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            18 / 11 / 16

            Marketers aren’t meeting the digital demands of the African iGeneration

            • Africa has the fastest growing middle-class, and the youngest population in the world. It is home to a generation which is increasingly becoming exposed, and used to, technology at its most advanced.

              In most African countries, over half of the population is under the age of 15. This young generation has been connected to the Internet from birth – they do not know a world without technology, they simply are a hard-core iGeneration.

              Like their Western cohorts, they’ve also had their own mobile phones from a young age, and they submit their homework online – they’re what you’d describe as digital natives. So it is no surprise then that we might start to see them shape and influence trends in Africa.

              Africa is no longer a mysterious continent, secluded from the rest of the world. Youths there are socially aware; they are more informed than ever before with tools like Google at their fingertips. They are global networkers who are exposed to more people from different backgrounds than ever before. Thanks to social media, they are now more accustomed to engaging with friends all over the world – being inspired by and adapting to any taste, style, fashion and brand that’s trending.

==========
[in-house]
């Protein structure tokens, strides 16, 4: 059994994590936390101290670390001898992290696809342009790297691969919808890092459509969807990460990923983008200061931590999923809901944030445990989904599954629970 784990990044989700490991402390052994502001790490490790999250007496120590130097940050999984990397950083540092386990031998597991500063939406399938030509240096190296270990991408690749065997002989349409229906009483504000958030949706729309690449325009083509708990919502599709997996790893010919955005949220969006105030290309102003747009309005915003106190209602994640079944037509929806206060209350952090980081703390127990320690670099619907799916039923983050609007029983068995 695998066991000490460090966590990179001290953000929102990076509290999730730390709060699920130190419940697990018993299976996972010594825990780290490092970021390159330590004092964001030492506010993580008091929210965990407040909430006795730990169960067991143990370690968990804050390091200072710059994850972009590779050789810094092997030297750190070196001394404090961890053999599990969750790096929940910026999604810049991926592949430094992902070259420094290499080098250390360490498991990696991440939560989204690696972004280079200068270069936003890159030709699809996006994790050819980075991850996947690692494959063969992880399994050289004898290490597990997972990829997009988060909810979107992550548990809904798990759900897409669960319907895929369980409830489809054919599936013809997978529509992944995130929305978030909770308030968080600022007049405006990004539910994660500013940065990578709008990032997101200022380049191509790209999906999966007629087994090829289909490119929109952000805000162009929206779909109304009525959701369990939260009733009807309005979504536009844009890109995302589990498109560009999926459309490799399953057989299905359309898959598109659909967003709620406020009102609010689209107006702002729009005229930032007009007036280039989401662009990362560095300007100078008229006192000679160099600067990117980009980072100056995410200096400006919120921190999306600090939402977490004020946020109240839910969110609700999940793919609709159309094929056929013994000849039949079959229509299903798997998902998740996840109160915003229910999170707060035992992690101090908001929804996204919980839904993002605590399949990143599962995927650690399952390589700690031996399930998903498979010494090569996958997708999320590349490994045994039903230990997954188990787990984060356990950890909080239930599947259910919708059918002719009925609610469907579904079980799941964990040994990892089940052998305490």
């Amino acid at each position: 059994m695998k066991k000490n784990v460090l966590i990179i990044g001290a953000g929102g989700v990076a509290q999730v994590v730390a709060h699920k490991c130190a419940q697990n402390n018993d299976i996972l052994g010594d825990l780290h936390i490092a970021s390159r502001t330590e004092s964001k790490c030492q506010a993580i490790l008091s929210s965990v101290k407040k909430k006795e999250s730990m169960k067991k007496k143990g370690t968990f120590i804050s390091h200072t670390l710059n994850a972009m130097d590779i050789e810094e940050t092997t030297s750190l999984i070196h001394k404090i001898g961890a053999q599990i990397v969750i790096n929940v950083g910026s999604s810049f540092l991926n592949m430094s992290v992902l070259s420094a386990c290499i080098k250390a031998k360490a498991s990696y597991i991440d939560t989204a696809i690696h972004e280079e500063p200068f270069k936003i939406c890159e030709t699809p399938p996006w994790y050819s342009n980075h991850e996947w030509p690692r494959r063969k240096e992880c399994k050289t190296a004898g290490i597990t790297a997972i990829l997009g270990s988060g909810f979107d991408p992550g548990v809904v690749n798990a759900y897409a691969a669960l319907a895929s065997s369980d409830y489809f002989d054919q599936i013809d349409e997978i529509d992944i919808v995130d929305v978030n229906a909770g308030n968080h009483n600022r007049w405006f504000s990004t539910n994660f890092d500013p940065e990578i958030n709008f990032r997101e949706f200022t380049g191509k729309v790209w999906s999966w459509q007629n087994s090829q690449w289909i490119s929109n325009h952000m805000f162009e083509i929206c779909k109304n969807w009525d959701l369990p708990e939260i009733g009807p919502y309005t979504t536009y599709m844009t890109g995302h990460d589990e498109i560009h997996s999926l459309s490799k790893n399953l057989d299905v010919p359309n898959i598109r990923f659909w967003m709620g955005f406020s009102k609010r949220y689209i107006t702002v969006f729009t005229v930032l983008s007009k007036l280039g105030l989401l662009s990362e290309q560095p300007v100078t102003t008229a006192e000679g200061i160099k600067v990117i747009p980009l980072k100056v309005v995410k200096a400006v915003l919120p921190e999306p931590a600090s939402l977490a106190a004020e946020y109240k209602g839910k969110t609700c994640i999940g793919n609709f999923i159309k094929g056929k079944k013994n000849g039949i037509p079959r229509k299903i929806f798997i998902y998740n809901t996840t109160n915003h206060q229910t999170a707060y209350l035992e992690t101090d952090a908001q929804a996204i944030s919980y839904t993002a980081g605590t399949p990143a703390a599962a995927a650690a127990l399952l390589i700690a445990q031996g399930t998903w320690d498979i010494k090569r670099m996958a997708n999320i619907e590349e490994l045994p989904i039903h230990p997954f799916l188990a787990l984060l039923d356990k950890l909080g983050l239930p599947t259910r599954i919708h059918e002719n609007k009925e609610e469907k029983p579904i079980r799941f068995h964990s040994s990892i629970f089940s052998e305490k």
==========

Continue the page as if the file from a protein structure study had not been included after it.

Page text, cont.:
Monde Twala, vice president of Viacom International Media Networks Africa, says that one of the biggest challenges the media brand faces is meeting the demands of a generation who are constantly on social media. “They want instant gratification, which is a challenge for us as content people and broadcasters on the continent.”

              Social media is also increasingly putting social activism at the forefront of this African generation’s consciousness. Viacom has noticed that their young audience is highly opinionated and actively engaged in shaping the world around them. This is an audience that chooses to be associated with companies that impact and add value to their world, and brands must be responsive to their audience’s expectations and attitudes if they are to build loyalty.

              These young people “want to celebrate Africa; they want to celebrate being multi-cultural,” Twala says. Brands need to find a way to connect with this audience’s proud and innovative spirit if they want to drive a brand’s growth in Africa. They need to learn about this smart and savvy generation, find their shared ground, and ultimately earn their respect to unlock loyalty.

              Led by our Digital Forensics team, Pulse is a weekly series exploring online culture

              • Article by Noor Mohammed